PORT RICHEY — Heather Turano's eyes swept the park as she played with her daughter. She noted the dozen teens clustered under the pavilion. A man walking his dog. She's a 27-year-old single mother who lives on Fox Hollow Drive in Regency Park, not far from Lake Lisa Park, where her 3-year-old climbed on the jungle gym Friday afternoon.
Turano keeps to herself and is fearful of crime. Her neighbor's car has been broken into. Her own tires were slashed. She hears of area robberies, theft, vandalism, domestic violence. She's taught her toddler what to do if a stranger approaches:
"What do you say?" Turano said.
"You're not safe," said Gianna, who turns 4 this month.
"What do you do if someone tries to grab you?"
"Run," Gianna said.
When Turano heard that Pasco Sheriff Bob White wants to hire 28 new deputies to patrol her area and Holiday, she said "that would be a great idea."
White unveiled his plan Tuesday when he submitted his proposed budget for next year. County commissioners told White to cut his spending by 5 percent. Instead, the sheriff asked for an additional $3.9 million — a 4.6 percent increase. A good chunk of that would be earmarked for more deputies.
White proposes splitting those officers between two target areas that account for one out of every four calls for service:
• Embassy area: A roughly 8-square-mile area boxed in by State Road 52, Little Road, Ridge Road and U.S. 19. It includes Embassy Hills, Regency Park, Gulf Highlands, Timber Oaks, East Brown Acres, Jasmine Lakes and Palm Terrace Gardens.
• Holiday area: A roughly 20-square-mile area that runs from State Road 54 to the Pinellas County line, and from Little Road all the way to the Gulf of Mexico. It includes Beacon Square, Holiday Lakes Estates, Aloha Gardens and other Holiday communities, plus Seven Springs and parts of Trinity.
White said he chose those areas because "they are the most blighted right now." Many of those neighborhoods were built decades ago for retirees and were once the "gem" of west Pasco, he said. But as those owners passed away, some of the homes became rentals and fell into disrepair. Crime seeped in.
"There are real signs of criminal footholds in the west side of the county," White said.
As the population grew, so did the calls to the Sheriff's Office. But the Embassy and Holiday areas fared no worse than the rest of the county, according to an analysis of the sheriff's figures.
In 2000, those two areas were responsible for 26.03 percent of the calls to the Sheriff's Office. Last year, they accounted for 24.60 percent of the calls countywide.
According to the sheriff's projections for calls, that downward trend is expected to continue through 2012.
As the sheriff and the commissioners haggle over his proposed spending plan this summer, two other numbers could make the extra deputies a tough sell in a tight budget year.
The first figure is 24 — the number of new deputies White hired last year, after procuring a federal grant that covered the first three years' salaries.
The second number is 7.8 percent — the drop in Pasco's crime rate over the previous year. When that stat came out in February, White touted his agency's high clearance rate, or the number of cases closed by arrest. And, he added, "We have one of the lowest violent crime rates in the state."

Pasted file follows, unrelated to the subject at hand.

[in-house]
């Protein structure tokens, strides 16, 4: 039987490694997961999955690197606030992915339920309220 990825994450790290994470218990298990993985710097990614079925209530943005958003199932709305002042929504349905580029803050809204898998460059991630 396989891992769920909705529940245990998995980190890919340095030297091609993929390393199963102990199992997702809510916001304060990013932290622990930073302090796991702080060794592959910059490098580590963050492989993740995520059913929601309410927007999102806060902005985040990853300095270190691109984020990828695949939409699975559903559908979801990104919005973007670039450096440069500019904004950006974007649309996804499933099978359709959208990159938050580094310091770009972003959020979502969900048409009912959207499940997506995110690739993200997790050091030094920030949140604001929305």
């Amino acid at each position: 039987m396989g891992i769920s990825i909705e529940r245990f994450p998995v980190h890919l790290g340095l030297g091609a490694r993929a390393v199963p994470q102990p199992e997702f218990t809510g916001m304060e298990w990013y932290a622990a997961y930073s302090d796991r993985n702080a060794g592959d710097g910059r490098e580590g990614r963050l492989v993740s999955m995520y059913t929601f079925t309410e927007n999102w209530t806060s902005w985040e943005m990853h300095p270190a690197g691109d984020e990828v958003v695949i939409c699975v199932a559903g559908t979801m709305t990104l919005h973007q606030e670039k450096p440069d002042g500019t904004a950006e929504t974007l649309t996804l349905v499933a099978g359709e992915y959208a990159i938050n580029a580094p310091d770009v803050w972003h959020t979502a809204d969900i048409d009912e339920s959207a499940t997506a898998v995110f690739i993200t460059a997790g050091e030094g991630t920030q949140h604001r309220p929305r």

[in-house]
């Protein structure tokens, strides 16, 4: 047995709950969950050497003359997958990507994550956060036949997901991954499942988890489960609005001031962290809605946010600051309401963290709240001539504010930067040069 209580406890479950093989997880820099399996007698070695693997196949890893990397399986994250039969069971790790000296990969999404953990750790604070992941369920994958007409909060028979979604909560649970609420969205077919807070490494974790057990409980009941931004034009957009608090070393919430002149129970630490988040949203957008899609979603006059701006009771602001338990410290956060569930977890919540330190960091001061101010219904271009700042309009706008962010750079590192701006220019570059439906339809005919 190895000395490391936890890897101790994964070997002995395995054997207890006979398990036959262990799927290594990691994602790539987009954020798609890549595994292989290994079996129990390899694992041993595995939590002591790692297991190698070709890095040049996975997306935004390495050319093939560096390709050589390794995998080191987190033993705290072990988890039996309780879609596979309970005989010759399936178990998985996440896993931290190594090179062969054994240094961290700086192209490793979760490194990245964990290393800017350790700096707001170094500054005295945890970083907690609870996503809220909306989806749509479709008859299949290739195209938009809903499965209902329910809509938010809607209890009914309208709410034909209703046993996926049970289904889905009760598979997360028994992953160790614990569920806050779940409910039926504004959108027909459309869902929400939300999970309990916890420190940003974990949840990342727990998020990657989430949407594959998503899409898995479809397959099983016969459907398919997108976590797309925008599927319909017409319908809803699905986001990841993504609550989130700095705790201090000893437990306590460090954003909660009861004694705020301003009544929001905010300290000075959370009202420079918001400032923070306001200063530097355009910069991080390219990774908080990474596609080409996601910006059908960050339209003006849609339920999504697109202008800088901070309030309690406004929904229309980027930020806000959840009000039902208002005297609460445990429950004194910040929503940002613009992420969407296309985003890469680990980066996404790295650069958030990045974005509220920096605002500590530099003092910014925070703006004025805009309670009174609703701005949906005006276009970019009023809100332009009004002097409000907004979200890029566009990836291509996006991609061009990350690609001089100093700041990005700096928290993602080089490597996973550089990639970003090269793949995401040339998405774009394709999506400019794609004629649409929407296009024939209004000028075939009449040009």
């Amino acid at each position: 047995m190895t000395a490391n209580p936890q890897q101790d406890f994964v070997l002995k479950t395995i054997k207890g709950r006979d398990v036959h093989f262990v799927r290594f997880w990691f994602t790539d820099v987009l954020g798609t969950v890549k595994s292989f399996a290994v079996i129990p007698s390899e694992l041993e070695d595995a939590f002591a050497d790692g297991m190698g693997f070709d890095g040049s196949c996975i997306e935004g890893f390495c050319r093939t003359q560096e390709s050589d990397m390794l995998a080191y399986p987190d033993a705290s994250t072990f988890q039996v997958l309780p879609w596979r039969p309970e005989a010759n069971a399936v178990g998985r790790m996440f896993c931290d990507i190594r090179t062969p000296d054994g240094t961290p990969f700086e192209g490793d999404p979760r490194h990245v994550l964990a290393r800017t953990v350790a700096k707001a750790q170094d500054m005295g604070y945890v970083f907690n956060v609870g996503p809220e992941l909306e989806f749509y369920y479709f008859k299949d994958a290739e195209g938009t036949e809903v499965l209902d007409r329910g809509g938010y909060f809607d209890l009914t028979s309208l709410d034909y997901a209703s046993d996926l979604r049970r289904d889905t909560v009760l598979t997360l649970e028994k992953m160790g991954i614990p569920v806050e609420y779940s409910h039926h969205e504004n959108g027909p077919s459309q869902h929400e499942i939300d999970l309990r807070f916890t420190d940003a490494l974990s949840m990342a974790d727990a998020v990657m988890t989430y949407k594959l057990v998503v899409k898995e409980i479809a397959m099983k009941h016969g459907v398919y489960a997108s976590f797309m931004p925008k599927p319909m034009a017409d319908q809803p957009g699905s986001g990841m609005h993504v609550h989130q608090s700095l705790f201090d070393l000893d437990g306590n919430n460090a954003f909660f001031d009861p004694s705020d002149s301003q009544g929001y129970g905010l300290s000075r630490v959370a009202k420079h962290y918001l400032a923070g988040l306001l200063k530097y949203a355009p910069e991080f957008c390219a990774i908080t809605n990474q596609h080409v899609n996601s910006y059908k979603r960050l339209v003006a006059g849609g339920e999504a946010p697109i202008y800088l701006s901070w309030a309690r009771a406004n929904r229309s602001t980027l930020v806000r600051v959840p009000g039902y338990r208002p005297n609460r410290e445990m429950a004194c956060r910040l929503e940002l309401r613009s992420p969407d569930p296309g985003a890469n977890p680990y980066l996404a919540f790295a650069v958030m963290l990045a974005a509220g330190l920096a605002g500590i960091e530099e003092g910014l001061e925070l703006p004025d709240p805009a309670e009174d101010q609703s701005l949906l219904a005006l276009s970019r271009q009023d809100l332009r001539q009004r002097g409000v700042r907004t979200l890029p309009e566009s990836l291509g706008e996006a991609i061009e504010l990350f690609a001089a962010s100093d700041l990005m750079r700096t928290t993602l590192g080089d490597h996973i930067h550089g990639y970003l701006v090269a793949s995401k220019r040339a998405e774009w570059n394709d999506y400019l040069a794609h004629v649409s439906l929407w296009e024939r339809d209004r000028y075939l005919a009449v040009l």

White acknowledged the decreased crime rate and lauded his deputies for their hard work. He said these 28 new deputies are needed to "keep pace" with what he says is a growing criminal element in these two zones.
"This is maintenance," he said. "This is simply maintenance."
Capt. Mike Schreck said the new deputies are vital to keep the criminal element in check.
"This is not a surge," he said. "We just don't want to lose any ground."
Schreck is in charge of district one, which includes the Embassy area. He said deputies are working on a "skeleton crew," though he declined to say how many patrol the area.
The Sheriff's Office has 240 road patrol deputies employed countywide, said sheriff's spokesman Doug Tobin. They work 12-hour schedules, and at any given time about 20 percent are off the road for various reasons: vacation, training, in court, out sick.
Schreck said the deputies are so busy running from one call to the next, they have less time for proactive measures, such as talking to residents about suspicious activity or keeping an eye on public parks.
"You can only do more with less for so long and then there is a breaking point," said Capt. Jack Armstrong, who is in charge of district three, which includes Holiday.
Both captains said there is not one single alarming crime trend in their areas — just a mix of everything, from murders to vandalism.
Residents in the Holiday communities of Tahitian Gardens, Aloha Gardens and Tahitian Homes have organized volunteer patrols, day and night, to keep an eye out for suspicious activity. Jim Turtle, 73, president of the TAT Civic Association, said people there have dealt with only a few minor crimes, such as vandalism and car burglaries.
"You've got to be more and more vigilant to keep these people at bay," Turtle said.
He said he supports the sheriff's quest for more deputies — and also urges others to get involved in protecting their own areas.
At the other end of what the Sheriff's Office calls the "Holiday area" are some upscale neighborhoods in Trinity. Paulette Zbikowski, 68, has been a Trinity Oaks resident for nearly 17 years and is former board member of their community association. She said their neighborhood doesn't have much crime — maybe some vandalized mailboxes, black marks on driveways from skidding bicycles, or a burglarized car from time to time. She was surprised the Sheriff's Office included her neighborhood in its attack on crime.
But she doesn't mind.
"It is a good idea," she said. "Today, you can't be too safe."
Erin Sullivan can be reached at email@example.com or (727) 869-6229.